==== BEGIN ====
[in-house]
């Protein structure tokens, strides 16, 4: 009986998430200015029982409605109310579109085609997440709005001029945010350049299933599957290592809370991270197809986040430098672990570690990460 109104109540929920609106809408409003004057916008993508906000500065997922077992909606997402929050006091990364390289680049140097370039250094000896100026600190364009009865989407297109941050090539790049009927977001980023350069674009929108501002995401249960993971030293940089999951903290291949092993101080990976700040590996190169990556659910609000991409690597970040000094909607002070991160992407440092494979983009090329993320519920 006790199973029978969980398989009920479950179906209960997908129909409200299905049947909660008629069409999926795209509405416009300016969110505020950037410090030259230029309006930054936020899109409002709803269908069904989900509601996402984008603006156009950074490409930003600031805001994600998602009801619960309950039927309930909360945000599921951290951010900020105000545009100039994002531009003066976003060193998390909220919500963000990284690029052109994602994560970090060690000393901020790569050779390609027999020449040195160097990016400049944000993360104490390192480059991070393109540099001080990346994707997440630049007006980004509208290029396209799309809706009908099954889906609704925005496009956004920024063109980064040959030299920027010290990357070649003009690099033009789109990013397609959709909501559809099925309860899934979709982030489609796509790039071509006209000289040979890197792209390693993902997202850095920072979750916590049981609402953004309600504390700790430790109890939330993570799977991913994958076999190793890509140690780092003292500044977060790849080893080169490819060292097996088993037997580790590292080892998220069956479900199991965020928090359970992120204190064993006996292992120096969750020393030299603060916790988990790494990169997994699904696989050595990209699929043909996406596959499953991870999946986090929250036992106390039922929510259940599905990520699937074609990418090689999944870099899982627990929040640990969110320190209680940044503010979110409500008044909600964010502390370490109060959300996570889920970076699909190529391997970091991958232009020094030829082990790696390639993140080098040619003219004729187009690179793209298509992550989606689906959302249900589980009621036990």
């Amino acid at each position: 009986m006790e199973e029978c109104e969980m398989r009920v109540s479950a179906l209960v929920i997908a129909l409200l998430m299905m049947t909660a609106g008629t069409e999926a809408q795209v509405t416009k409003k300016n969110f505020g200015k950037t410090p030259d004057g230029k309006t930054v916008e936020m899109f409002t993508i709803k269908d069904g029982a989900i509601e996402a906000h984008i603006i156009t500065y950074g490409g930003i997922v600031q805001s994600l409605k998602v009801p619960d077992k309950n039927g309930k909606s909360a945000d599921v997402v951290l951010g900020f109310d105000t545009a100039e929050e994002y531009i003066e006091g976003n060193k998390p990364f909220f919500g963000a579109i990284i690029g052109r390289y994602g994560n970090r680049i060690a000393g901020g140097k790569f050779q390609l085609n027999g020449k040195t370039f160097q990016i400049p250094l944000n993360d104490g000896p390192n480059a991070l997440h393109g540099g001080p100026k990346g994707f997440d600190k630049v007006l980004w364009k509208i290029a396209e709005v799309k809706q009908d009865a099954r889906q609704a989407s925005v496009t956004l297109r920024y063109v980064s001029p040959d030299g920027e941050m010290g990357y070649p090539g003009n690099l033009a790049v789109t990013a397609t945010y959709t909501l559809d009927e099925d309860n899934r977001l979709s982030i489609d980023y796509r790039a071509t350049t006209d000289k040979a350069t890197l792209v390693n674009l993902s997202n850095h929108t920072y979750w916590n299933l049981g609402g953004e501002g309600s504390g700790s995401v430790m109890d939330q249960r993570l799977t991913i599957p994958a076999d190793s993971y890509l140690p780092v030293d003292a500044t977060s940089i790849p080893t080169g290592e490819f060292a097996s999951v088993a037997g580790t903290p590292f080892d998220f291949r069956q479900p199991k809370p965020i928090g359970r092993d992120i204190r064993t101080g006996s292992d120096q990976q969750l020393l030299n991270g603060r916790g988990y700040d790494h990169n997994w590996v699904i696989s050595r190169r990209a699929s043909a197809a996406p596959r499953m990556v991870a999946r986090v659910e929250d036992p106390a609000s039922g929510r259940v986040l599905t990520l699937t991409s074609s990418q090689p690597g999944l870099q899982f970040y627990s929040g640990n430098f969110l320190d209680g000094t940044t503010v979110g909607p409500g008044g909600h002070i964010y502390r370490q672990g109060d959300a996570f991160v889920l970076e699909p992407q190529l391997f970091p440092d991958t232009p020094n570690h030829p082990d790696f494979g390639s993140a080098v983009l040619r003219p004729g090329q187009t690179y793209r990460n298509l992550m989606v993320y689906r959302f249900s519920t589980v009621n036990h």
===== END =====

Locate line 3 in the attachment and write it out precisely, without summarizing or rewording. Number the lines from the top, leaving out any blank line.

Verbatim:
């Amino acid at each position: 009986m006790e199973e029978c109104e969980m398989r009920v109540s479950a179906l209960v929920i997908a129909l409200l998430m299905m049947t909660a609106g008629t069409e999926a809408q795209v509405t416009k409003k300016n969110f505020g200015k950037t410090p030259d004057g230029k309006t930054v916008e936020m899109f409002t993508i709803k269908d069904g029982a989900i509601e996402a906000h984008i603006i156009t500065y950074g490409g930003i997922v600031q805001s994600l409605k998602v009801p619960d077992k309950n039927g309930k909606s909360a945000d599921v997402v951290l951010g900020f109310d105000t545009a100039e929050e994002y531009i003066e006091g976003n060193k998390p990364f909220f919500g963000a579109i990284i690029g052109r390289y994602g994560n970090r680049i060690a000393g901020g140097k790569f050779q390609l085609n027999g020449k040195t370039f160097q990016i400049p250094l944000n993360d104490g000896p390192n480059a991070l997440h393109g540099g001080p100026k990346g994707f997440d600190k630049v007006l980004w364009k509208i290029a396209e709005v799309k809706q009908d009865a099954r889906q609704a989407s925005v496009t956004l297109r920024y063109v980064s001029p040959d030299g920027e941050m010290g990357y070649p090539g003009n690099l033009a790049v789109t990013a397609t945010y959709t909501l559809d009927e099925d309860n899934r977001l979709s982030i489609d980023y796509r790039a071509t350049t006209d000289k040979a350069t890197l792209v390693n674009l993902s997202n850095h929108t920072y979750w916590n299933l049981g609402g953004e501002g309600s504390g700790s995401v430790m109890d939330q249960r993570l799977t991913i599957p994958a076999d190793s993971y890509l140690p780092v030293d003292a500044t977060s940089i790849p080893t080169g290592e490819f060292a097996s999951v088993a037997g580790t903290p590292f080892d998220f291949r069956q479900p199991k809370p965020i928090g359970r092993d992120i204190r064993t101080g006996s292992d120096q990976q969750l020393l030299n991270g603060r916790g988990y700040d790494h990169n997994w590996v699904i696989s050595r190169r990209a699929s043909a197809a996406p596959r499953m990556v991870a999946r986090v659910e929250d036992p106390a609000s039922g929510r259940v986040l599905t990520l699937t991409s074609s990418q090689p690597g999944l870099q899982f970040y627990s929040g640990n430098f969110l320190d209680g000094t940044t503010v979110g909607p409500g008044g909600h002070i964010y502390r370490q672990g109060d959300a996570f991160v889920l970076e699909p992407q190529l391997f970091p440092d991958t232009p020094n570690h030829p082990d790696f494979g390639s993140a080098v983009l040619r003219p004729g090329q187009t690179y793209r990460n298509l992550m989606v993320y689906r959302f249900s519920t589980v009621n036990h």